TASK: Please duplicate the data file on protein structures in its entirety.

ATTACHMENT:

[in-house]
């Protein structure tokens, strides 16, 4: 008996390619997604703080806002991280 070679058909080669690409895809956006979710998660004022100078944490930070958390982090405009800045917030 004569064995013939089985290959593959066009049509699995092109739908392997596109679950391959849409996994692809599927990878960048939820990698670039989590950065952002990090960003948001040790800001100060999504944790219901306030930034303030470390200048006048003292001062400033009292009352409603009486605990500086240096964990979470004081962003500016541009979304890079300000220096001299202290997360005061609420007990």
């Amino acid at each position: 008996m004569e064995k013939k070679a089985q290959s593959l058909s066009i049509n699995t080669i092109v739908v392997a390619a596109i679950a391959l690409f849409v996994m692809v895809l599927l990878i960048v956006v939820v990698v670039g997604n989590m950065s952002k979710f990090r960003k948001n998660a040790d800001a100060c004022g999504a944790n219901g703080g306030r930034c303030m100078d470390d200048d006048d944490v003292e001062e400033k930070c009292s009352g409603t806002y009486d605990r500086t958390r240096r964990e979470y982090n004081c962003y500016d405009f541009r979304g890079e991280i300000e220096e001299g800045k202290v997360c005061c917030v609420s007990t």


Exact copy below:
[in-house]
């Protein structure tokens, strides 16, 4: 008996390619997604703080806002991280 070679058909080669690409895809956006979710998660004022100078944490930070958390982090405009800045917030 004569064995013939089985290959593959066009049509699995092109739908392997596109679950391959849409996994692809599927990878960048939820990698670039989590950065952002990090960003948001040790800001100060999504944790219901306030930034303030470390200048006048003292001062400033009292009352409603009486605990500086240096964990979470004081962003500016541009979304890079300000220096001299202290997360005061609420007990």
């Amino acid at each position: 008996m004569e064995k013939k070679a089985q290959s593959l058909s066009i049509n699995t080669i092109v739908v392997a390619a596109i679950a391959l690409f849409v996994m692809v895809l599927l990878i960048v956006v939820v990698v670039g997604n989590m950065s952002k979710f990090r960003k948001n998660a040790d800001a100060c004022g999504a944790n219901g703080g306030r930034c303030m100078d470390d200048d006048d944490v003292e001062e400033k930070c009292s009352g409603t806002y009486d605990r500086t958390r240096r964990e979470y982090n004081c962003y500016d405009f541009r979304g890079e991280i300000e220096e001299g800045k202290v997360c005061c917030v609420s007990t």